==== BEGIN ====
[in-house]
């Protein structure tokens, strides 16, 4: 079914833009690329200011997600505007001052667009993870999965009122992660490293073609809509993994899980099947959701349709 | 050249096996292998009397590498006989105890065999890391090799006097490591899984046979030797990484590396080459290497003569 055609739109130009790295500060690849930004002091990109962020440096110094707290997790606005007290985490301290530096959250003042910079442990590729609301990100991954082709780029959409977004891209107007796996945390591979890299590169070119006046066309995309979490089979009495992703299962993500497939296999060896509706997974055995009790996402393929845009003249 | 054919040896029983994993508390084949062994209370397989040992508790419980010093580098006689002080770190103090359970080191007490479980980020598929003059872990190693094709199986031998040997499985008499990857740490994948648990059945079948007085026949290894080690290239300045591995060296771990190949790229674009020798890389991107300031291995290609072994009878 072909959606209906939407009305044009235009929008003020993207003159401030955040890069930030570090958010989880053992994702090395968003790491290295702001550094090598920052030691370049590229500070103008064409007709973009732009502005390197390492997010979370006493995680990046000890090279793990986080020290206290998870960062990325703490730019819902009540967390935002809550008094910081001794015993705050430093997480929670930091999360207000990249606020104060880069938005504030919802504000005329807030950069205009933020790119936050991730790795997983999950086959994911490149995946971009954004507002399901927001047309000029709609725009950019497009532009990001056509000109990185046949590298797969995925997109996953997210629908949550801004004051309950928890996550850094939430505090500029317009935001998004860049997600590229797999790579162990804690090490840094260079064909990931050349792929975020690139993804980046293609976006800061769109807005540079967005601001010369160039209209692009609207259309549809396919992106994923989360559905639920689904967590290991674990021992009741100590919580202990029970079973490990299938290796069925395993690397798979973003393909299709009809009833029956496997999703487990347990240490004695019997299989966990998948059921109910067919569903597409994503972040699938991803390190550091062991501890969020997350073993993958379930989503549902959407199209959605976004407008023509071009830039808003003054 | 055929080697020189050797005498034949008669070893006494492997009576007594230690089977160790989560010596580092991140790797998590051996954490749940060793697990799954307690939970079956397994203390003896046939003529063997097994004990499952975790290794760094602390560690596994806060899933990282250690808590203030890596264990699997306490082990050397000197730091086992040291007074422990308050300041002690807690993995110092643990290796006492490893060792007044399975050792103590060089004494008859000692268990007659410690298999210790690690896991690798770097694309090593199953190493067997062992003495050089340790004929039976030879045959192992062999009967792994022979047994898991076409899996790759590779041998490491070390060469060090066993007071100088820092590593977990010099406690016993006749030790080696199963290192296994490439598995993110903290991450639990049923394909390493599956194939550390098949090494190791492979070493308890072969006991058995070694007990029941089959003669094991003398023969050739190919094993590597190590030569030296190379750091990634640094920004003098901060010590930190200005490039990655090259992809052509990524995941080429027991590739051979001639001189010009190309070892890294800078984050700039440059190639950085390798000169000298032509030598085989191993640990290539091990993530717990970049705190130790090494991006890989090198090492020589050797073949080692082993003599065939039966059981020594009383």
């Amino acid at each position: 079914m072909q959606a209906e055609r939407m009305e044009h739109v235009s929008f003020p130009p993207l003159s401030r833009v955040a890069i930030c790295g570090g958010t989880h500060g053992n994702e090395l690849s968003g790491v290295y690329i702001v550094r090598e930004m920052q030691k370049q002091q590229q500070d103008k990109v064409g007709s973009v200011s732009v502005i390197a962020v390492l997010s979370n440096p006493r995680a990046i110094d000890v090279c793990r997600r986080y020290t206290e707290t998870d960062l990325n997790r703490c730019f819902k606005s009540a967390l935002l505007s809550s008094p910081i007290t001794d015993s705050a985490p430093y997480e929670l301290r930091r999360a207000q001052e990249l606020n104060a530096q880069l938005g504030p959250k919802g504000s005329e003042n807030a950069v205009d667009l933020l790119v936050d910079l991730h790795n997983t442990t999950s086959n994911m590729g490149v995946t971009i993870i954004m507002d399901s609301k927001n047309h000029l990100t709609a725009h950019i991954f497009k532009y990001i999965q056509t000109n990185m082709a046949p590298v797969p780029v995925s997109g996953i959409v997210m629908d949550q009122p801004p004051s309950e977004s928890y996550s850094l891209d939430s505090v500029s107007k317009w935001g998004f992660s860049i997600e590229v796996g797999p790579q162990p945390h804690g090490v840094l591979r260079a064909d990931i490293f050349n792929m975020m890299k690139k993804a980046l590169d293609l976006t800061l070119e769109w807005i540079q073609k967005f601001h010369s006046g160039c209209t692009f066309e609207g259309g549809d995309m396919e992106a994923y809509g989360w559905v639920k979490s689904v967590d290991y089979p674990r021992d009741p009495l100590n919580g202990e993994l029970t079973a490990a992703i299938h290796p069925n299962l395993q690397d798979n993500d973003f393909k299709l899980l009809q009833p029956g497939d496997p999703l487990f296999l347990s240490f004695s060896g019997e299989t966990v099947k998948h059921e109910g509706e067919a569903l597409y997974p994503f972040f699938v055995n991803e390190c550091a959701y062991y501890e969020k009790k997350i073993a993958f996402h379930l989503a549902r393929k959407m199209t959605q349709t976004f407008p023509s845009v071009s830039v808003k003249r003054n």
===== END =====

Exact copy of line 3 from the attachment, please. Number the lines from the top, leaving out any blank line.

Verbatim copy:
């Amino acid at each position: 079914m072909q959606a209906e055609r939407m009305e044009h739109v235009s929008f003020p130009p993207l003159s401030r833009v955040a890069i930030c790295g570090g958010t989880h500060g053992n994702e090395l690849s968003g790491v290295y690329i702001v550094r090598e930004m920052q030691k370049q002091q590229q500070d103008k990109v064409g007709s973009v200011s732009v502005i390197a962020v390492l997010s979370n440096p006493r995680a990046i110094d000890v090279c793990r997600r986080y020290t206290e707290t998870d960062l990325n997790r703490c730019f819902k606005s009540a967390l935002l505007s809550s008094p910081i007290t001794d015993s705050a985490p430093y997480e929670l301290r930091r999360a207000q001052e990249l606020n104060a530096q880069l938005g504030p959250k919802g504000s005329e003042n807030a950069v205009d667009l933020l790119v936050d910079l991730h790795n997983t442990t999950s086959n994911m590729g490149v995946t971009i993870i954004m507002d399901s609301k927001n047309h000029l990100t709609a725009h950019i991954f497009k532009y990001i999965q056509t000109n990185m082709a046949p590298v797969p780029v995925s997109g996953i959409v997210m629908d949550q009122p801004p004051s309950e977004s928890y996550s850094l891209d939430s505090v500029s107007k317009w935001g998004f992660s860049i997600e590229v796996g797999p790579q162990p945390h804690g090490v840094l591979r260079a064909d990931i490293f050349n792929m975020m890299k690139k993804a980046l590169d293609l976006t800061l070119e769109w807005i540079q073609k967005f601001h010369s006046g160039c209209t692009f066309e609207g259309g549809d995309m396919e992106a994923y809509g989360w559905v639920k979490s689904v967590d290991y089979p674990r021992d009741p009495l100590n919580g202990e993994l029970t079973a490990a992703i299938h290796p069925n299962l395993q690397d798979n993500d973003f393909k299709l899980l009809q009833p029956g497939d496997p999703l487990f296999l347990s240490f004695s060896g019997e299989t966990v099947k998948h059921e109910g509706e067919a569903l597409y997974p994503f972040f699938v055995n991803e390190c550091a959701y062991y501890e969020k009790k997350i073993a993958f996402h379930l989503a549902r393929k959407m199209t959605q349709t976004f407008p023509s845009v071009s830039v808003k003249r003054n």